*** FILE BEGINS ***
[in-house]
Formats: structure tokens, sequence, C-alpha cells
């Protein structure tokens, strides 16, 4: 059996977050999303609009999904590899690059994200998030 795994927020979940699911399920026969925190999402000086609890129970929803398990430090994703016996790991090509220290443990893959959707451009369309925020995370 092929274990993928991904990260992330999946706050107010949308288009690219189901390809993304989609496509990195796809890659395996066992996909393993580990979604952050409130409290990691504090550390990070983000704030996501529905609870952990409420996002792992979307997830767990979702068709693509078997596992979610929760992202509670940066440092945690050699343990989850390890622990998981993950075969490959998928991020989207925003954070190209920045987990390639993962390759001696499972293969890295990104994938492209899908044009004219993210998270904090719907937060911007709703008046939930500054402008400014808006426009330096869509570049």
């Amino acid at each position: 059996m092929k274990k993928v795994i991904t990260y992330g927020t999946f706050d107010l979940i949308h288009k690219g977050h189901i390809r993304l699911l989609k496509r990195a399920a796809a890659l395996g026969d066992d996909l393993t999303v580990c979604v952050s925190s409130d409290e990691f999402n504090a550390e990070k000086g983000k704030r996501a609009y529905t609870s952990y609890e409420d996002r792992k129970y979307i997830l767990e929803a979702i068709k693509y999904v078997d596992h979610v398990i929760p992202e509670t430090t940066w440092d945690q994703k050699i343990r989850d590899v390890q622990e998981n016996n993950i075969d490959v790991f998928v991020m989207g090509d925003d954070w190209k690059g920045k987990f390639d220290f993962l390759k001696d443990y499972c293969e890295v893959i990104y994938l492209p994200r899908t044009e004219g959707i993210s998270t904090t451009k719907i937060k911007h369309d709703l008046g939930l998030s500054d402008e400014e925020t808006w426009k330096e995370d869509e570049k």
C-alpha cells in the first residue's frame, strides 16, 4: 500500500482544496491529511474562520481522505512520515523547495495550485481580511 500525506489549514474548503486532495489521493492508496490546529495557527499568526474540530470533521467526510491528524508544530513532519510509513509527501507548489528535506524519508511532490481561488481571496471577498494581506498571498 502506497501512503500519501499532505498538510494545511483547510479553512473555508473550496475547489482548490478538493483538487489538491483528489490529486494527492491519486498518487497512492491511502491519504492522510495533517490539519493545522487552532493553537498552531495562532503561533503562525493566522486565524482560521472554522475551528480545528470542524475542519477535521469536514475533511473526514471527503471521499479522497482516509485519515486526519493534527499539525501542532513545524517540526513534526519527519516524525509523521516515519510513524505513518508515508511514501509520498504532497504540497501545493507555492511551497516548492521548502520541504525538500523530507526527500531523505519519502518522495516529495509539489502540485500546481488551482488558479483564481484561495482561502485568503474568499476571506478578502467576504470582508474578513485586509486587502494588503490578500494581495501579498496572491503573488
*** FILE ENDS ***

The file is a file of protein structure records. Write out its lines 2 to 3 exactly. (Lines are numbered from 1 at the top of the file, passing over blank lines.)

Formats: structure tokens, sequence, C-alpha cells
């Protein structure tokens, strides 16, 4: 059996977050999303609009999904590899690059994200998030 795994927020979940699911399920026969925190999402000086609890129970929803398990430090994703016996790991090509220290443990893959959707451009369309925020995370 092929274990993928991904990260992330999946706050107010949308288009690219189901390809993304989609496509990195796809890659395996066992996909393993580990979604952050409130409290990691504090550390990070983000704030996501529905609870952990409420996002792992979307997830767990979702068709693509078997596992979610929760992202509670940066440092945690050699343990989850390890622990998981993950075969490959998928991020989207925003954070190209920045987990390639993962390759001696499972293969890295990104994938492209899908044009004219993210998270904090719907937060911007709703008046939930500054402008400014808006426009330096869509570049």